The Stimson Center was founded in 1989 when the world was changing radically, and familiar policy prescriptions were increasingly irrelevant. We were drawn to Henry L. Stimson as our namesake because he embodied the traits of international engagement and bipartisanship. Like Stimson, we wished to pursue pragmatic steps toward ideal objectives.

Barry Blechman and Michael Krepon, Co-Founders, Stimson Center

Henry L. Stimson (1867-1950) was a lawyer and statesman who served every American president but one, from Taft to Truman. Considered one of America’s great statesmen — and noted for his ability to identify and implement nonpartisan solutions — his record of achievement is long and distinguished. He served twice as Secretary of War, initially under President Taft, and was recruited to the position again by President Franklin Delano Roosevelt before the attack on Pearl Harbor to help forge bipartisan support for war preparedness. He served as Secretary of State under President Herbert Hoover.

Stimson was born and raised in New York. He was educated at Phillips Academy Andover, Yale, and Harvard Law School. He worked initially in the law firm of Elihu Root, who would later become a U.S. Senator, Secretary of State, and Secretary of War. Stimson’s public career began in 1906, when President Theodore Roosevelt appointed him to be U.S. attorney for the Southern District of New York. Stimson acquired a distinguished record for prosecuting anti-trust cases.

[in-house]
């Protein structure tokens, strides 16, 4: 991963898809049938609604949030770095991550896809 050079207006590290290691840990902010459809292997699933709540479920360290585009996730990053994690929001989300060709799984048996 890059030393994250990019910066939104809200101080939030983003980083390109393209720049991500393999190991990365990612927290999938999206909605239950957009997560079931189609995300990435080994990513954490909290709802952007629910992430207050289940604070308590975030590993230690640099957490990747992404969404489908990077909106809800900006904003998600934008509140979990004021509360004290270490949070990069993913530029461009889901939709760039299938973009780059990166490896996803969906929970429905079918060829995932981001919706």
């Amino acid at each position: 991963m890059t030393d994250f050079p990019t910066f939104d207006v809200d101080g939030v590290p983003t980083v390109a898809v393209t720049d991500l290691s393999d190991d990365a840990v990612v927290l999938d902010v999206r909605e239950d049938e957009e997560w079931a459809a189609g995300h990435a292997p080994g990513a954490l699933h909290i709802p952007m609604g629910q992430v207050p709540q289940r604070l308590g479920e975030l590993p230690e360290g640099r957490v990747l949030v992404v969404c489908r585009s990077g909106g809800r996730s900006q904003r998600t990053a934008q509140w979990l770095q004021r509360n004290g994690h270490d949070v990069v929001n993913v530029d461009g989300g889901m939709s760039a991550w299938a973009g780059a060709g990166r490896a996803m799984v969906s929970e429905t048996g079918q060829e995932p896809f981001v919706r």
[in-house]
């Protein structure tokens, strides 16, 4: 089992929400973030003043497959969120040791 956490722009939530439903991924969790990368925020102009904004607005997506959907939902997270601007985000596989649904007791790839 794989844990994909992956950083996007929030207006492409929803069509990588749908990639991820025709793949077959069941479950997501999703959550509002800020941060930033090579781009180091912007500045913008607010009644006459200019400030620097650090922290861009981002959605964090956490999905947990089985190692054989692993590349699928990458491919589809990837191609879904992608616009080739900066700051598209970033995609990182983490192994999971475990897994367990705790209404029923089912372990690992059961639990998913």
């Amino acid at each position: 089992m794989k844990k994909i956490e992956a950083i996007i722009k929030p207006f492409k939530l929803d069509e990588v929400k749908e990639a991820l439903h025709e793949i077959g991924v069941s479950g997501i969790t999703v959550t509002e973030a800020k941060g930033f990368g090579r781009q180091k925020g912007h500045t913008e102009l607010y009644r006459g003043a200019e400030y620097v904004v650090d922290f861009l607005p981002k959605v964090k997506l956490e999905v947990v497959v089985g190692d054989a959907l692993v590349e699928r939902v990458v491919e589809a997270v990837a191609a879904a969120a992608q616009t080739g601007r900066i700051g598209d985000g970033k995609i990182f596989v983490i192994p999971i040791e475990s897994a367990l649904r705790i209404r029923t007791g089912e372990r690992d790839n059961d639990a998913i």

Appointed as Secretary of War for the Taft administration in 1911, Stimson continued his predecessor and mentor Elihu Root’s efforts to reorganize and professionalize the U.S. Army. He became the only former Secretary of War to enlist, serving as an artillery officer in France during the First World War. Stimson was appointed Governor-General of the Philippines by President Calvin Coolidge, where he served from 1927-1929. As Secretary of State from 1929-1933 under President Herbert Hoover, he developed the Stimson Doctrine in response to Japanese conquest of China, stipulating that the United States government would not recognize international territorial changes enacted through force. He also negotiated the London Naval Treaty that regulated submarine warfare between the United States and world powers.

FDR recruited Stimson to become Secretary of War, a position he held from 1940-1945. Stimson organized the military mobilization following the attack on Pearl Harbor and oversaw the development and use of the atomic bomb to end the Second World War. Before and after leaving public service, he resolved to work on the abolition of nuclear weapons.

Throughout his career Stimson’s innovative ideas and pragmatic leadership helped make ours a more peaceful and prosperous world. His nonpartisan legacy is carried on in the Stimson Center’s work